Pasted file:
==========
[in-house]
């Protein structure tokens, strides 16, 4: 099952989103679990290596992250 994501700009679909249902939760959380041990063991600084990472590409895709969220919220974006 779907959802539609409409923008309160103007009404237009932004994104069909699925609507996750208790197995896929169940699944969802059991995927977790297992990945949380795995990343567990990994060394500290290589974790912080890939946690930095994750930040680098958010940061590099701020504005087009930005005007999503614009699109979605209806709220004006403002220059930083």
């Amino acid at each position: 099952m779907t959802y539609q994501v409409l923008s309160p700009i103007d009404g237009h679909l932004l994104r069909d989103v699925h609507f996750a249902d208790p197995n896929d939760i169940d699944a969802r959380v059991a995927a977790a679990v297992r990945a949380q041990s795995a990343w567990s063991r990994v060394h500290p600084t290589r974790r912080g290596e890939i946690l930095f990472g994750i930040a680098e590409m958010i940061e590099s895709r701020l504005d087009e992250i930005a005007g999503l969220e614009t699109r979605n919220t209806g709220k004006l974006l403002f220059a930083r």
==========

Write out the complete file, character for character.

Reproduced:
[in-house]
């Protein structure tokens, strides 16, 4: 099952989103679990290596992250 994501700009679909249902939760959380041990063991600084990472590409895709969220919220974006 779907959802539609409409923008309160103007009404237009932004994104069909699925609507996750208790197995896929169940699944969802059991995927977790297992990945949380795995990343567990990994060394500290290589974790912080890939946690930095994750930040680098958010940061590099701020504005087009930005005007999503614009699109979605209806709220004006403002220059930083």
């Amino acid at each position: 099952m779907t959802y539609q994501v409409l923008s309160p700009i103007d009404g237009h679909l932004l994104r069909d989103v699925h609507f996750a249902d208790p197995n896929d939760i169940d699944a969802r959380v059991a995927a977790a679990v297992r990945a949380q041990s795995a990343w567990s063991r990994v060394h500290p600084t290589r974790r912080g290596e890939i946690l930095f990472g994750i930040a680098e590409m958010i940061e590099s895709r701020l504005d087009e992250i930005a005007g999503l969220e614009t699109r979605n919220t209806g709220k004006l974006l403002f220059a930083r």